Conclusions

                            This study has shown an association between high levels of inflammation and myeloid signatures both pre- and post-vaccination and the development of the antigen-specific T cell response to MVA85A in BCG-vaccinated South African infants. In this population, the capacity of the vaccine to induce a strong innate response appears key to its ability to initiate an adaptive immune response. Furthermore, we describe differences in the response to vaccination with MVA85A in UK adults and South African infants, suggesting different immune pathways may determine immune responses in these two very different cohorts. This study has focused on investigating the mechanisms underlying vaccine immunogenicity, not vaccine-induced protection. Ultimately, an understanding of both these aspects of vaccination and how they differ across individuals and populations is likely to be necessary in achieving protection in the diverse groups and areas of the world still plagued by TB.

                            Declarations

                            Acknowledgements

                            The authors would like to thank the trial participants and their families and the MVA85A 020 Trial Study team.

                            Funding

                            This work was funded by Aeras, the Wellcome Trust and the Oxford Emergent Tuberculosis Consortium and NEWTBVAC (EC FP7); HMcS is a Wellcome Trust Senior Clinical Reseach Fellow.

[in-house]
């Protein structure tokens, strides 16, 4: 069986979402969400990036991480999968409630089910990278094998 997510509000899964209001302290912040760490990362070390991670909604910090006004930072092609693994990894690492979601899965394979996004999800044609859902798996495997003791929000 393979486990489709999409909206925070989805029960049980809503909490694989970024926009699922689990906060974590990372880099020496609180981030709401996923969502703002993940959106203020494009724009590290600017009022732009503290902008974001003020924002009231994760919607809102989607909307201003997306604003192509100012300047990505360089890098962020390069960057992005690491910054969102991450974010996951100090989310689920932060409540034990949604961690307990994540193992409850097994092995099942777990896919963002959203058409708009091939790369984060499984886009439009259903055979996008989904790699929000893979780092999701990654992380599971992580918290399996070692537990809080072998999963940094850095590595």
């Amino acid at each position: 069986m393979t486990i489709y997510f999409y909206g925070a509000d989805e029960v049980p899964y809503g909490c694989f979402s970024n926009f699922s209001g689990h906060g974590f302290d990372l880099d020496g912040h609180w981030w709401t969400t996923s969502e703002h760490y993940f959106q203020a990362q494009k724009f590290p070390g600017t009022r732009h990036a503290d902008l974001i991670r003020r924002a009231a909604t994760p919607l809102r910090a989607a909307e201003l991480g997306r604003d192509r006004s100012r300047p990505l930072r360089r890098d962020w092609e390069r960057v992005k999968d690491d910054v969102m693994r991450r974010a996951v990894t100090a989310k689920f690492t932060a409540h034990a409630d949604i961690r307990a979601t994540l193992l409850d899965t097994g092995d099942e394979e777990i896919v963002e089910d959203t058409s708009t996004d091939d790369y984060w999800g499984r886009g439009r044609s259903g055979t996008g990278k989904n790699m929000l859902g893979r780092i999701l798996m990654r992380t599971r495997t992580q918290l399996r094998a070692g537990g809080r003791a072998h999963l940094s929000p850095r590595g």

Authors’ Affiliations

                            (1)
                            Jenner Institute, University of Oxford
                            (2)
                            South African Tuberculosis Vaccine Initiative, Institute of Infectious Disease and Molecular Medicine and School of Child and Adolescent Health, University of Cape Town
                            (3)
                            Division of Community Health, Stellenbosch University
                            (4)
                            Metropolitan District Health Services, Western Cape, Government Health
                            (5)
                            London School of Hygiene and Tropical Medicine

                            References

                            1. World Health Organisation: Global Tuberculosis Report 2013. 2013. Available at: http://​www.​who.​int/​tb/​publications/​global_​report/​en/​ URL
                            2. Colditz GA, Brewer TF, Berkey CS, Burdick E, Fineberg HV, Mosteller F: Efficacy of BCG vaccine in the prevention of tuberculosis. JAMA 1994, 271:698–702.PubMedView Article
                            3. Ottenhoff THM, Kaufmann SHE: Vaccines against tuberculosis: where are we and where do we need to go? PLoS Pathog 2012, 8:e1002607.PubMed CentralPubMedView Article
                            4. Tameris MD, Hatherill M, Landry BS, Scriba TJ, Snowden MA, Lockhart S, Shea JE, McClain JB, Hussey GD, Hanekom WA, Mahomed H, McShane H: Safety and efficacy of MVA85A, a new tuberculosis vaccine, in infants previously vaccinated with BCG: a randomised, placebo-controlled phase 2b trial. Lancet 2013, 6736:1–8.
                            5. Hawkridge T, Scriba TJ, Gelderbloem S, Smit E, Tameris M, Moyo S, Lang T, Veldsman A, Hatherill M, Van Der Merwe L, Fletcher HA, Mahomed H, Hill AVS, Hanekom WA, Hussey GD, McShane H: Safety and immunogenicity of a new tuberculosis vaccine, MVA85A, in healthy adults in South Africa. J Infect Dis 2008, 198:544–552.PubMed CentralPubMedView Article
                            6. Sander CR, Pathan AA, Beveridge NER, Poulton I, Minassian A, Alder N, Van Wijgerden J, Hill AVS, Gleeson FV, Davies RJO, Pasvol G, McShane H: Safety and immunogenicity of a new tuberculosis vaccine, MVA85A, in Mycobacterium tuberculosis-infected individuals. Am J Respir Crit Care Med 2009, 179:724–733.PubMed CentralPubMedView Article